- Niki de Saint PhalleOur Pickby Christiane Weidemann
- Niki de Saint Phalle: My Art, My Dreamsby Carla Schulz Hoffmann
- Niki de Saint PhalleBy Niki de Saint Phalle
Important Art by Niki de Saint Phalle
In 1961, Niki de Saint Phalle held an exhibition at Galerie J entitled "Fire at Will." On show were several of her Tirs or Shooting Paintings (Tir is the French word for "shooting" or "to fire"), including this one. They were made by fixing polythene bags of paint to a board, and covering them with a thick plaster surface. Viewers were then invited to shoot a rifle at the surface, popping the bags and causing the paint to run down the textured white surface. This particular work was shot at by a number of notable artists, including Jasper Johns and Robert Rauschenberg.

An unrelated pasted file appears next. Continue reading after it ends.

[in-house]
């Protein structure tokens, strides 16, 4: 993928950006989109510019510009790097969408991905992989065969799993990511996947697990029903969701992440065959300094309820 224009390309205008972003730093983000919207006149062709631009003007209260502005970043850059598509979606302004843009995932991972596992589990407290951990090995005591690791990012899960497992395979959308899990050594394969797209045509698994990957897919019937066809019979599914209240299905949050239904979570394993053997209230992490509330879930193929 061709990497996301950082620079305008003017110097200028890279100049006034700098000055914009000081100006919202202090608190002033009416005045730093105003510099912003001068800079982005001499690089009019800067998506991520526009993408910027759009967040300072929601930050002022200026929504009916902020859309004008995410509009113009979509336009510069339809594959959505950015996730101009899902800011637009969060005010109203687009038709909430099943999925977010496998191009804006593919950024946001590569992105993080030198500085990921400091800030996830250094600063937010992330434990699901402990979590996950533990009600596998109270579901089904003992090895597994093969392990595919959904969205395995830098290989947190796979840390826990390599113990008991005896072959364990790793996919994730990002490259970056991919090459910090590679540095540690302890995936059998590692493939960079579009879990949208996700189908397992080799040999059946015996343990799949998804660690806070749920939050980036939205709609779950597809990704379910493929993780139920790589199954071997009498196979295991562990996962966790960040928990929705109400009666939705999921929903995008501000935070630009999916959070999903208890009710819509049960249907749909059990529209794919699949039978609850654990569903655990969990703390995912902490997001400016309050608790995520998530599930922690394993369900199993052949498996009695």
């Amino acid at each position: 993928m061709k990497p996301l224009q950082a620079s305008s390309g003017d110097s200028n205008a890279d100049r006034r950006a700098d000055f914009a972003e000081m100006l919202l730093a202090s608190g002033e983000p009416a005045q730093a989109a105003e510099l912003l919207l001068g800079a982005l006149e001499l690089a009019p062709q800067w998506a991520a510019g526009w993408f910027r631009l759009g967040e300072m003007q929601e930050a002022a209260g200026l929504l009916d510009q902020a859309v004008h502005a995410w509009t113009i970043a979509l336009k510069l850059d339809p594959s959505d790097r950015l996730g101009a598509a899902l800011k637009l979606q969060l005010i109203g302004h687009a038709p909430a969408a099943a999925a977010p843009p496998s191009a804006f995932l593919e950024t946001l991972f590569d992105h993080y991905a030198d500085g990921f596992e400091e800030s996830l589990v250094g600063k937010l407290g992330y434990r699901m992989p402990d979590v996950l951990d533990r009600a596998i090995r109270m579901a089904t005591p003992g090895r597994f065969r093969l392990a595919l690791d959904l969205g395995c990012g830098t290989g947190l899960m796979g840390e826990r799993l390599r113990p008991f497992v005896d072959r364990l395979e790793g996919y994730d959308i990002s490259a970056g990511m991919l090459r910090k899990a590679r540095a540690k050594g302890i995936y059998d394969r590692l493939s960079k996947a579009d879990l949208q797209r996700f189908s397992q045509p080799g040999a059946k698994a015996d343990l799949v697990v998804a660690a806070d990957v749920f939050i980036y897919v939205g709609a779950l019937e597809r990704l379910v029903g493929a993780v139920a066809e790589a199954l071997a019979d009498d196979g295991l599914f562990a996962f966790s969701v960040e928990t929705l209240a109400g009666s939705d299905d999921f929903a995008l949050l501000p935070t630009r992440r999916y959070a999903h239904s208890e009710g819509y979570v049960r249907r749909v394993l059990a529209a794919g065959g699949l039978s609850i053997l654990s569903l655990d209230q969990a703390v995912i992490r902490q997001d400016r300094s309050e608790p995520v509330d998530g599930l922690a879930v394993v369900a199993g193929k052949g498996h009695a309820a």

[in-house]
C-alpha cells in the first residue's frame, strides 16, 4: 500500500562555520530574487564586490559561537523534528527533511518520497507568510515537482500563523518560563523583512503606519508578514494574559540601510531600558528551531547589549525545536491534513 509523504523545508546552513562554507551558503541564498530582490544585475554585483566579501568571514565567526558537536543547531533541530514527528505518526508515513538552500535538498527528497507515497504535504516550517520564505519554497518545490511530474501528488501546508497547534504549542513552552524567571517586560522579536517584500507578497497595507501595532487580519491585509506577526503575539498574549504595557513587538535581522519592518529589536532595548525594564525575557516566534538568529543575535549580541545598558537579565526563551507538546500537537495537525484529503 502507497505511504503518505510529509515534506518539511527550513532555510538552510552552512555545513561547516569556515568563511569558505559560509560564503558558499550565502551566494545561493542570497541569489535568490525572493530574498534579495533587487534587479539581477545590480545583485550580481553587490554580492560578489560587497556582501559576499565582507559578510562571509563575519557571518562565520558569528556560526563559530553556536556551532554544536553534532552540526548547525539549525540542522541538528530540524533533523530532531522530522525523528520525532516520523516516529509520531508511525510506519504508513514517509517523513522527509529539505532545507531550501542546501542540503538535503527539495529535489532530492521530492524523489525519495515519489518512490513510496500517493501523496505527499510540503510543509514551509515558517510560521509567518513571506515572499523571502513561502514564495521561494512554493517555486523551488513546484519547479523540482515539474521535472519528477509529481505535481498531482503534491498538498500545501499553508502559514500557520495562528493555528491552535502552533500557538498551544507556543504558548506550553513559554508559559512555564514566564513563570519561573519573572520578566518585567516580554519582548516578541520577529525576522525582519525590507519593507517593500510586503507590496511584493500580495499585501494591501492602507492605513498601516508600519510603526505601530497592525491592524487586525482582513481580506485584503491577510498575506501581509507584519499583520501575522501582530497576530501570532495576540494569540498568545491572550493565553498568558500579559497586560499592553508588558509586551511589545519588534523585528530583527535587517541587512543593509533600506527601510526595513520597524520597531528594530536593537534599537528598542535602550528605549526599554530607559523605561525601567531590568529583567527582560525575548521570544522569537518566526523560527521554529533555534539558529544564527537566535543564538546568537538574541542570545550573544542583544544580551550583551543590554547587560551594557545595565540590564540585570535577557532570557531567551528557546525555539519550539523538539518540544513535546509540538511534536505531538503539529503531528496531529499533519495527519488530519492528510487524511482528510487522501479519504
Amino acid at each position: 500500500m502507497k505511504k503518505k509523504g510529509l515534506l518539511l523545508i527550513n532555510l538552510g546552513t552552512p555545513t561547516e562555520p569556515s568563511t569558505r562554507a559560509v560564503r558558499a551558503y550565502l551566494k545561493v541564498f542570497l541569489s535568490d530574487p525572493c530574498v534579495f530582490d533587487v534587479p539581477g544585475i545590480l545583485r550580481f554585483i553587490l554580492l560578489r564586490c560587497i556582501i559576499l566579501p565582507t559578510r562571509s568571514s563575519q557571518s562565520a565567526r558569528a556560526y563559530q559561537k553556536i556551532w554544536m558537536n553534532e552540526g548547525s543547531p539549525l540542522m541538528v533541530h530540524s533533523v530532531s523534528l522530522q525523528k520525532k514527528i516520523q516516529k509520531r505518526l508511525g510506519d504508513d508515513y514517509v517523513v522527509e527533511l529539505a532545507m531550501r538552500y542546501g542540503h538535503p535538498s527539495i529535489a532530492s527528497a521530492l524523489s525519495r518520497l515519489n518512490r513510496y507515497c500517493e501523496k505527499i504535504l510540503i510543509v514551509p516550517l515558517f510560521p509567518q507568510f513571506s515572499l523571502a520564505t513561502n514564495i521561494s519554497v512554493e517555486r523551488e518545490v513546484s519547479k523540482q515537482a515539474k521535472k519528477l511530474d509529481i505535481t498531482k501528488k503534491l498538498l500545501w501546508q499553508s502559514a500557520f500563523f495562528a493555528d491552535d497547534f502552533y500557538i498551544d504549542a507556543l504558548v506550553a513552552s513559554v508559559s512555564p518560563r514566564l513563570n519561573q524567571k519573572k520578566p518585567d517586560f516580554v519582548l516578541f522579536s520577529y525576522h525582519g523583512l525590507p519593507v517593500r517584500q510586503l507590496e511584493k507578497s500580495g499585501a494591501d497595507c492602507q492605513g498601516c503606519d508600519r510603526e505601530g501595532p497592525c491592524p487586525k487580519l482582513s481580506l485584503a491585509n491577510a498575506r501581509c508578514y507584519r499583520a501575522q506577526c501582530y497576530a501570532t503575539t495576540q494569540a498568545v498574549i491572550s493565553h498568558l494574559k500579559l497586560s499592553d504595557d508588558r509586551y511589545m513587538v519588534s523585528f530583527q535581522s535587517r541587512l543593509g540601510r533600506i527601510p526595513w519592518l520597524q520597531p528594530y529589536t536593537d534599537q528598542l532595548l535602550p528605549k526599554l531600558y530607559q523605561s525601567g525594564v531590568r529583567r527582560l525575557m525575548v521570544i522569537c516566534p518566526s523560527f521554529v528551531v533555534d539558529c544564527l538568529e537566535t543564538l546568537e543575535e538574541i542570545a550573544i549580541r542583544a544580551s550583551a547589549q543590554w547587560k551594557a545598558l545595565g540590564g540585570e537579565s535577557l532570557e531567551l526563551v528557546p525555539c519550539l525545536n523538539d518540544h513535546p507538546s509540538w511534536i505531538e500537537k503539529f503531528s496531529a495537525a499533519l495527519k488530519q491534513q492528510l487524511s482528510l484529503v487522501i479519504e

The process of creating the artwork became a live performative event done in the public eye and with the public's participation, challenging traditional perceptions of the artist as a solitary, hermetic figure. Shooting Paintings involve the viewer directly and physically in the creation of work, and leave the resulting image to chance. Critic Craig Staff interprets the aggressive nature of these shooting pictures as representing the death of traditional painting as a medium. He claims "it is difficult not to interpret Saint Phalle's Shooting Paintings iconoclastically and within a set of terms that unequivocally sought to negate, if not entirely bring down, the medium." While the aspect of group authorship and the combative action of shooting at the physical canvas suggested, in Staff's view, a totally antagonistic relationship to painting, the Tirs pieces were not so precisely oppositional. They still retained many of the essentials of painting: a canvas as a blank ground, and paint constituting the form that populates the ground.